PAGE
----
I have the new normal family. My daughter, his daughter, our sons and my nephew we adopted. We have been called a rainbow family more than once. I like to share our achievements, challenges and falls when raising so many beautiful children, a cat and a Doxie. Welcome to my world. -Mary
As a breastfeeding mother who has had a breast reduction I had a challenging road. Despite the setback of a reduction, I was able to exclusively breastfeed my son for six months and am still breastfeeding him now at one year. Perhaps my story can give some hope to other moms hoping to breastfeed after a reduction. Part I: Pregnancy A year ago I was very, very pregnant. We were eagerly awaiting the arrival of our little monkey – wondering if he was a boy or a girl and wondering which of the names we liked would suit him. My feet were massively swollen. I was drinking a LOT of chocolate milk. I was also agonizing over whether or not I’d be able to breastfeed my baby. I wanted to, very much. My mom breastfed me and my three siblings. Jb’s mom breastfed her and her four brothers. I strongly believe that breastmilk is the best choice for babies and mom – and we didn’t have a lot of room in our budget for the added expense of formula. But I had a breast reduction about a decade ago and there was no way to know what kind of success I’d have nursing my baby. I researched breastfeeding after a reduction extensively (BFAR.org is a great place to start) and found there are a range of experiences out there – enough to give me hope, but no guarantees. There are so many variables: the type of surgery, your age, how much time has passed, your body’s capacity for healing (recanalization and reinnervation). There were suggestions and strategies for boosting supply once the baby arrived , but while pregnant all I could do was wait and see.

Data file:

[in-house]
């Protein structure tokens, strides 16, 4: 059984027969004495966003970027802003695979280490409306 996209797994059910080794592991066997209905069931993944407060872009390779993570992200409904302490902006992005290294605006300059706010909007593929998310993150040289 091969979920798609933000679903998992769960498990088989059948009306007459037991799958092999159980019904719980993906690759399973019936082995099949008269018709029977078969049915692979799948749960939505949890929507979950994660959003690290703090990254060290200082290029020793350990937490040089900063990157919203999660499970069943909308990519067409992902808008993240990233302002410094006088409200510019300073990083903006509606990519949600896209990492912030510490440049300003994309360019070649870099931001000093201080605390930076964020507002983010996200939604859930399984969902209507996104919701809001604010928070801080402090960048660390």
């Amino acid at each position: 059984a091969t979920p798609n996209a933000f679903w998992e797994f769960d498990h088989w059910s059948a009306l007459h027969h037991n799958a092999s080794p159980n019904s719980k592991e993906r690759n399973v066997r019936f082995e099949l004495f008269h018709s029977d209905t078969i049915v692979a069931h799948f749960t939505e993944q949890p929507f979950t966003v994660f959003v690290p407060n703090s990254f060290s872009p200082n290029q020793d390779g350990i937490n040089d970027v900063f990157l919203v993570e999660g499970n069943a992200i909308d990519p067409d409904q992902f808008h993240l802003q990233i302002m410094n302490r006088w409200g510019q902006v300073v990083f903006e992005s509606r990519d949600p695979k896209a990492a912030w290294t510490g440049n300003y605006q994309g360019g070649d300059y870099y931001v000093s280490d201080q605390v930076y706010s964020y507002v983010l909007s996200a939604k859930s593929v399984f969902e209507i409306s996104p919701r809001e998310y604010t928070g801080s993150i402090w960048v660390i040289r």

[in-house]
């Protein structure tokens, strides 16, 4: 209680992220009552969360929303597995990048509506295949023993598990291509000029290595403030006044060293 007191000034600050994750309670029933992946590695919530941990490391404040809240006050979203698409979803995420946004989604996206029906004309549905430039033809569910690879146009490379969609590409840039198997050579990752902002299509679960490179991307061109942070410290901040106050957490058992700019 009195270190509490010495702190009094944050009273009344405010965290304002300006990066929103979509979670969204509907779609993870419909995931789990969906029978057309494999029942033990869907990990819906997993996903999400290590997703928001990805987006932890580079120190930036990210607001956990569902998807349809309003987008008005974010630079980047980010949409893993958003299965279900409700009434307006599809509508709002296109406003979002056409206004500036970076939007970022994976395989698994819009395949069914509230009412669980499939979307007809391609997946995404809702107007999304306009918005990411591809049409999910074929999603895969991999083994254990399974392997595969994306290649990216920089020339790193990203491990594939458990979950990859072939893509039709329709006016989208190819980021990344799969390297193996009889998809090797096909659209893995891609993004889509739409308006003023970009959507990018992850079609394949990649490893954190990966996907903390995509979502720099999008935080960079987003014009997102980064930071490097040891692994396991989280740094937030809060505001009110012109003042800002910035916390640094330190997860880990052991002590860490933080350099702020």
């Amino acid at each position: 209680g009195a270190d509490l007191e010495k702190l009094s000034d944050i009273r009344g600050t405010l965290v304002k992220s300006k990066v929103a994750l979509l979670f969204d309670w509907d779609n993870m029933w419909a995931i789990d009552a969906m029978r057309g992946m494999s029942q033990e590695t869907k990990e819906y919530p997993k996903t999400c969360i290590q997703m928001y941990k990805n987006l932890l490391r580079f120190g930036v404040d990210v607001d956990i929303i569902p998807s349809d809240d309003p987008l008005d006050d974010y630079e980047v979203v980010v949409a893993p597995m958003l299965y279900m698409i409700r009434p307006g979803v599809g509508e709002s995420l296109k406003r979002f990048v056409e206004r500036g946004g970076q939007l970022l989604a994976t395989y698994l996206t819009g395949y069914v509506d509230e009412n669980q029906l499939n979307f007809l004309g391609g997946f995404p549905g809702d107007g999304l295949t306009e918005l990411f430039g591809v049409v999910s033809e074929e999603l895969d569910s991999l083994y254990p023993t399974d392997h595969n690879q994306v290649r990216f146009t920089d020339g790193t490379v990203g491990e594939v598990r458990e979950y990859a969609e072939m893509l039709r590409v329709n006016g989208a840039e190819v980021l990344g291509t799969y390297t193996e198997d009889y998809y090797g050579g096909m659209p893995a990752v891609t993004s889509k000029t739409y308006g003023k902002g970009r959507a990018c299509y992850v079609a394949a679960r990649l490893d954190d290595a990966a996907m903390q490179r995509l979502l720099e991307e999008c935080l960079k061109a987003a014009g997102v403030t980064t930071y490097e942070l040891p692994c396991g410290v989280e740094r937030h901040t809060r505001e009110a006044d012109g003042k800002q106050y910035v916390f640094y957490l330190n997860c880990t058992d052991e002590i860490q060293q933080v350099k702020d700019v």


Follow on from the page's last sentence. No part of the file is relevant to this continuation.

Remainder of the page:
I thought about it everyday. I had dreams almost every night about breastfeeding – or nightmares about not being able to. I was prepared for a wide possibility of scenarios from not getting a single drop to being able to feed my baby without supplementation - but knew that most likely I’d only be able to produce a small amount of milk and would likely need to supplement with formula. I researched galactagogues and nursing supplementers like the Medela SNS and Lact-Aid. I braced myself for the worst, hoped for the best, read everything I could get my hands on and waited. Pt. II: The Early Weeks Once my perfect little baby joined us earthside we had our first nursing session within an hour of his birth. I didn’t know if my body would produce, but I was ready to give it my best shot. Despite the reduction, I was set up for success in every way: I was full of information. My doula training and reading requirements had laid a good foundation of information on breastfeeding and upon becoming pregnant I upped my information consumption considerably. I had an incredible support system: I worked in a community of doulas, midwives, and IBCLCs. I had family who had breastfed and friends who were currently nursing babies or toddlers. The Midwife Center (where Leo was born) and the pediatrician we chose were very pro-breastfeeding and non-alarmist. I had an awesome natural birth and enjoyed skin to skin time with Leo right after his birth. My partner was completely on board for breastfeeding our baby. She supported me 100% and picked up a lot of the other work so that I could focus on nursing. I was enrolled in WIC which sent a Lactation Consultant to my home twice a week for those first weeks and also loaned me a hospital grade pump at no charge. (This would have been completely unaffordable for our family without WIC.)